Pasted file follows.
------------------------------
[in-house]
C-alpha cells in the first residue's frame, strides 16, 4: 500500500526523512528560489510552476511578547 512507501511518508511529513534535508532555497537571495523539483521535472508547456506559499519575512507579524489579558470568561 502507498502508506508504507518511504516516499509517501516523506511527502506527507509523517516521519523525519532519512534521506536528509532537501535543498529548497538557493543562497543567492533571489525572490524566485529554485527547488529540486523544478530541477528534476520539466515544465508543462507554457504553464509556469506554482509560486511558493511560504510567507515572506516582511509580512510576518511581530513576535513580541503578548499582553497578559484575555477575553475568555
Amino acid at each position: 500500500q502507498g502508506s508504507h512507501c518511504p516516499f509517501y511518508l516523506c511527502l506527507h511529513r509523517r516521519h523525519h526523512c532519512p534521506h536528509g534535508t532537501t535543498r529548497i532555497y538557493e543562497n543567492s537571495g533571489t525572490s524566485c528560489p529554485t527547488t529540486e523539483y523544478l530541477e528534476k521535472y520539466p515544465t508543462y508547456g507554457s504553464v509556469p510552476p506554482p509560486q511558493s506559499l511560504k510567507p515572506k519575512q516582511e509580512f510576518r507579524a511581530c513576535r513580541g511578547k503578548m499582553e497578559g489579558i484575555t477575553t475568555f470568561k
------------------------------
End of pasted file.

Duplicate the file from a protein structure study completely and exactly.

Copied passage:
[in-house]
C-alpha cells in the first residue's frame, strides 16, 4: 500500500526523512528560489510552476511578547 512507501511518508511529513534535508532555497537571495523539483521535472508547456506559499519575512507579524489579558470568561 502507498502508506508504507518511504516516499509517501516523506511527502506527507509523517516521519523525519532519512534521506536528509532537501535543498529548497538557493543562497543567492533571489525572490524566485529554485527547488529540486523544478530541477528534476520539466515544465508543462507554457504553464509556469506554482509560486511558493511560504510567507515572506516582511509580512510576518511581530513576535513580541503578548499582553497578559484575555477575553475568555
Amino acid at each position: 500500500q502507498g502508506s508504507h512507501c518511504p516516499f509517501y511518508l516523506c511527502l506527507h511529513r509523517r516521519h523525519h526523512c532519512p534521506h536528509g534535508t532537501t535543498r529548497i532555497y538557493e543562497n543567492s537571495g533571489t525572490s524566485c528560489p529554485t527547488t529540486e523539483y523544478l530541477e528534476k521535472y520539466p515544465t508543462y508547456g507554457s504553464v509556469p510552476p506554482p509560486q511558493s506559499l511560504k510567507p515572506k519575512q516582511e509580512f510576518r507579524a511581530c513576535r513580541g511578547k503578548m499582553e497578559g489579558i484575555t477575553t475568555f470568561k